‘LEGITIMATE EXPECTATIONS’: Attorney Ramesh Lawrence Maharaj
addresses members of the United Policyholders Group during a meeting at Plaza de Montrose, Chaguanas yesterday. —Photo: INNIS FRANCIS
Ramesh to take Clico fight to Privy Council
Carolyn Kissoon firstname.lastname@example.org
Attorney Ramesh Lawrence Maharaj, SC said yesterday that he will be taking his fight to the Privy Council to reverse the decision by the Court of Appeal in the case of CLICO policyholders.
Maharaj, who represents the United Policyholders Group (UPG), said the appeal would be filed within the next 21 days. And a request will be made for the matter to be expedited by the Privy Council.
The policyholders were invited to a meeting to discuss the latest move at the Plaza de Montrose Building, Chaguanas yesterday.
On Monday, the Court of Appeal reversed the judgment of the High Court which had ruled that CLICO policyholders of the UPG were entitled to be paid the full sums of their policies.
Attorney General Anand Ramlogan, at a news conference at Cabildo Chambers in Port of Spain following the ruling, said the Court of Appeal judgment was a landmark one because had the High Court ruling been upheld, the State would have to find over a billion dollars to pay the policyholders.
Maharaj advised policyholders on the grounds of appeal identified in the Court of Appeal judgment yesterday.
He said, “You have an answerable appeal. It is our view that the Court of Appeal’s decision will be reversed and the judgement of the High Court will be restored.”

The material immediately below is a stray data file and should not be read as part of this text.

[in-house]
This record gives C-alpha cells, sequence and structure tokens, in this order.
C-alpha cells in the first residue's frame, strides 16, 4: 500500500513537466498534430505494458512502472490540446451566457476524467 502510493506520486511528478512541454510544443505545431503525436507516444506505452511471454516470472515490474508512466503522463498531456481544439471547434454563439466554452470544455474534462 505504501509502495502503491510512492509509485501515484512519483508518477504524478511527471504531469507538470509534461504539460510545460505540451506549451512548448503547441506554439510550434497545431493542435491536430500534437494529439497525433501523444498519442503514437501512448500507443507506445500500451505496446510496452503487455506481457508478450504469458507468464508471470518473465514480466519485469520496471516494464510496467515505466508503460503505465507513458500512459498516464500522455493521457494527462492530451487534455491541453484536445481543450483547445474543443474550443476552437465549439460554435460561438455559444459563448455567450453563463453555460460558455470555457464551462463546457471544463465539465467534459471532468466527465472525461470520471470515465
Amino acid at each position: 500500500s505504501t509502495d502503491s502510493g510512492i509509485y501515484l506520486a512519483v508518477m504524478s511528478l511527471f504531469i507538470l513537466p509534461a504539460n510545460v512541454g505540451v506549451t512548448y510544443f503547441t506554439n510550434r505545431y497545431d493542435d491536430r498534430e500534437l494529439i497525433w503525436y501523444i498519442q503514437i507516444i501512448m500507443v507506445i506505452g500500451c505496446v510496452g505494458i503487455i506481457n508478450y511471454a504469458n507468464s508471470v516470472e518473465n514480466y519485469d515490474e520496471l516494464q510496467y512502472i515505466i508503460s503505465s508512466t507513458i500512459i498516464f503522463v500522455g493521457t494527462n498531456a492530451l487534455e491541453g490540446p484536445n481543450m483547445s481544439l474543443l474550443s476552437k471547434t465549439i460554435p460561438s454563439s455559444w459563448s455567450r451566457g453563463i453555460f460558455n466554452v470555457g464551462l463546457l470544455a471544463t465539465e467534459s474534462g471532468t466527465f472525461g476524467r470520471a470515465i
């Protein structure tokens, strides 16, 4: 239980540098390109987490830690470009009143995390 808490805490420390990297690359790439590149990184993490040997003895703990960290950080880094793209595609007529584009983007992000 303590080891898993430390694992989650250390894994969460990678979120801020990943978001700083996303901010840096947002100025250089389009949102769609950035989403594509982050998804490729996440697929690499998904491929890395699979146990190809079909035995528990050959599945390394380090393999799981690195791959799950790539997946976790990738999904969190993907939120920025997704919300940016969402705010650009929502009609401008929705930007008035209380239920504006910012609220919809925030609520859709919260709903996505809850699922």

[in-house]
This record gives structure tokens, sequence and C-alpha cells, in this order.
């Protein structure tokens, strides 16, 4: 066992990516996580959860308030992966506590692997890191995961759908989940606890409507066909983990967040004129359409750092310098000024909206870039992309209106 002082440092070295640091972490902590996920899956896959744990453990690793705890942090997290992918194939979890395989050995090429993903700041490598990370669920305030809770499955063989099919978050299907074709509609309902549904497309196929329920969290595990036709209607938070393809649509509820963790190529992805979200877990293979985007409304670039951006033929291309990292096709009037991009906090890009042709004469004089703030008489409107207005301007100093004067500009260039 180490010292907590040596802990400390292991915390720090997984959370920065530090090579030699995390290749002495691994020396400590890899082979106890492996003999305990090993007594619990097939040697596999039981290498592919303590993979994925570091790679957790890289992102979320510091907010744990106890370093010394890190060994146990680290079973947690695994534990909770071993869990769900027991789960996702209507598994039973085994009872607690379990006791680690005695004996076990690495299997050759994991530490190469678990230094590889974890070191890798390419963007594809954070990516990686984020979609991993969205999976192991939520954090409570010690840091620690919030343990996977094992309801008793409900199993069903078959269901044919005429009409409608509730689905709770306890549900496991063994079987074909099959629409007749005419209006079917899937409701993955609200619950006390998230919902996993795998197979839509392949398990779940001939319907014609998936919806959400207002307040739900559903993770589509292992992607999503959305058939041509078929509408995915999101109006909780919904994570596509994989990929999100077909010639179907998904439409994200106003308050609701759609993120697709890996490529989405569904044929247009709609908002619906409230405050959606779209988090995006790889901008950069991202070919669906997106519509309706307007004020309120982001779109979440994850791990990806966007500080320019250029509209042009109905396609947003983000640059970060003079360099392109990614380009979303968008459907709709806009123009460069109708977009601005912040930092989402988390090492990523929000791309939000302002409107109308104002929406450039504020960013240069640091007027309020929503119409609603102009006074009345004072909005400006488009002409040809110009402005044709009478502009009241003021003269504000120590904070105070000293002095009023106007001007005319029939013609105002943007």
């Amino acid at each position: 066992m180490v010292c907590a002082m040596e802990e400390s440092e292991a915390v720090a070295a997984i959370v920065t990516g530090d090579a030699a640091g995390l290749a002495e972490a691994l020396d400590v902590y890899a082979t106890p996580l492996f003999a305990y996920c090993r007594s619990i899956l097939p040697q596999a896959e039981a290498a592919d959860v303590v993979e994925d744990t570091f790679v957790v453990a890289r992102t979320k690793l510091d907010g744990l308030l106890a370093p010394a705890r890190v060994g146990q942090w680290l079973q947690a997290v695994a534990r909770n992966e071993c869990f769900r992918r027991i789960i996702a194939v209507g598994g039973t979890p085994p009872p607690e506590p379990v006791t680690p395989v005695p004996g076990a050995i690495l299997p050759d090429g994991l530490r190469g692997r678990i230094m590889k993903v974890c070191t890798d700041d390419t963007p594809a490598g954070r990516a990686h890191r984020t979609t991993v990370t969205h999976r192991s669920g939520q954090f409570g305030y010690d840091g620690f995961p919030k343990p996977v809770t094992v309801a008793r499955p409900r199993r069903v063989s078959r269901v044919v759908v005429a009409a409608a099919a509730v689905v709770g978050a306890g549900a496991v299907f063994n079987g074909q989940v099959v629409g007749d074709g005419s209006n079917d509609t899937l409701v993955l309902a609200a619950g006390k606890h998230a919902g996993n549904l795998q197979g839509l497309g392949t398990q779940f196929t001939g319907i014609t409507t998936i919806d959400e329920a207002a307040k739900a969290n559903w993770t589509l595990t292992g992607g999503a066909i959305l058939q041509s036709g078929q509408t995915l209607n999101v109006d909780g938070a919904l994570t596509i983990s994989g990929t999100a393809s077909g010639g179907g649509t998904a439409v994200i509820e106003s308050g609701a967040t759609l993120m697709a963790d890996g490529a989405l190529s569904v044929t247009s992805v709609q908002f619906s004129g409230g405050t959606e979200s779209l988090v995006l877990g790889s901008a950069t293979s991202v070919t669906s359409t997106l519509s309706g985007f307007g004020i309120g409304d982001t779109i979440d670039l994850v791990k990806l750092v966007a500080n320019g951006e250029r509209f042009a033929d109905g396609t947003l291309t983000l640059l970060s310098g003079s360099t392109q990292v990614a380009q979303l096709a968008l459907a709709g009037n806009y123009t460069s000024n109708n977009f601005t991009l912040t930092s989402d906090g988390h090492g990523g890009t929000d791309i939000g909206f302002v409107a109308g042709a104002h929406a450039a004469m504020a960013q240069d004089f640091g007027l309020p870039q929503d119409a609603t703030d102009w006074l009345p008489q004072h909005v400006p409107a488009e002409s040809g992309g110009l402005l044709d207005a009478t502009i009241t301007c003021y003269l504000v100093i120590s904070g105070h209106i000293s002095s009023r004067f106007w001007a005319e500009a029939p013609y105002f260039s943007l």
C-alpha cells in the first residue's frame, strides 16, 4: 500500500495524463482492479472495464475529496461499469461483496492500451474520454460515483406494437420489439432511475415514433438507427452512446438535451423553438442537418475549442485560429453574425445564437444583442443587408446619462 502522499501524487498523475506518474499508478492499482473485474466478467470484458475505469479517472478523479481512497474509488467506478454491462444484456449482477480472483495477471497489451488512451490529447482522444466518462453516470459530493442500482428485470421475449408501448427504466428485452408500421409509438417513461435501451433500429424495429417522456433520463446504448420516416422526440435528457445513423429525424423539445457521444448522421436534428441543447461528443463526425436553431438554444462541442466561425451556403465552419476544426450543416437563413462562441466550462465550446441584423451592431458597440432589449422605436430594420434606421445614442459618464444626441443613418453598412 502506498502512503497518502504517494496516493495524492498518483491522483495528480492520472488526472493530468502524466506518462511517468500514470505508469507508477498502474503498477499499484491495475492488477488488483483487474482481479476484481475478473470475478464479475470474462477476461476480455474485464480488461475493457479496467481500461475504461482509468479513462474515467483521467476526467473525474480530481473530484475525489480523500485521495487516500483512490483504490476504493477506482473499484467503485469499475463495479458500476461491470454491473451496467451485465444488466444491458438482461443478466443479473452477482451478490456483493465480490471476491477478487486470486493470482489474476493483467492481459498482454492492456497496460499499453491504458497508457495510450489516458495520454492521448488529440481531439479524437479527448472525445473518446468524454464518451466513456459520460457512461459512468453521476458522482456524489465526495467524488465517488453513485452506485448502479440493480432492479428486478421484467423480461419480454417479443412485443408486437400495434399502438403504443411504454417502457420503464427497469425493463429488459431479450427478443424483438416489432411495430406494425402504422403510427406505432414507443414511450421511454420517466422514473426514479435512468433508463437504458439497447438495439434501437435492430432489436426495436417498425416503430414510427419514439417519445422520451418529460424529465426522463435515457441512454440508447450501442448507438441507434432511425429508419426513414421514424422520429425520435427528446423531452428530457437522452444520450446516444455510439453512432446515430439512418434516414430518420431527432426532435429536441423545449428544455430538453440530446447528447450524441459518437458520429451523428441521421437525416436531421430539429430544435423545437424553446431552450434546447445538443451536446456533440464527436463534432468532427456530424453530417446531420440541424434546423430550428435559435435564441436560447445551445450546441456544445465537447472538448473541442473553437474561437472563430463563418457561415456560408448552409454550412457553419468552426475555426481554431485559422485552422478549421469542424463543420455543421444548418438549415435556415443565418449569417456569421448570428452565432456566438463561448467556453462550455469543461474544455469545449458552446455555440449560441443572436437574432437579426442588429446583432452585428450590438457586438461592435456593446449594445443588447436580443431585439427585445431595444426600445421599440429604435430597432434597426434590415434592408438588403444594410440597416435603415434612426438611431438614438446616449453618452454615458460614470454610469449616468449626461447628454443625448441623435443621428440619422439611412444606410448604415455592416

Maharaj said the issues of law which arise in the policyholders’ appeal were already decided by the highest authority. “So it is merely an application of the question of law in respect to the concession made by the State that there was a promise. It is very difficult for that concession to have been withdrawn in law and if it can be withdrawn on the fact of this case there was clearly an ambiguous promise for you to be paid and for the money to be guaranteed.”
Maharaj said there was clearly a breach of the legitimate expectation as it cannot be disputed that the Government in the Parliament made an offer, not giving policy holders the full amount. He said: “Any overriding public interest does not arise because the state had to adduce evidence of an overriding public interest. That evidence would have had to show that CLICO did not have sufficient funds to pay you. It also had to show that there was not sufficient money which were available for the Statutory Fund deficit to be made good and we produced evidence from the respondent record of the Central Bank and from the respondent evidence to show they had sufficient funds.”
Maharaj said payments to the CLICO policyholders had nothing to do with macro economic policy.
“This has nothing to do with building a road. It is a debt which is owed, the Government accepted the debt. It is a statutory debt, so macro economic policy consideration do not apply,” he said.
Maharaj informed the policyholders that the CLICO assets far exceeded the debt owed to them.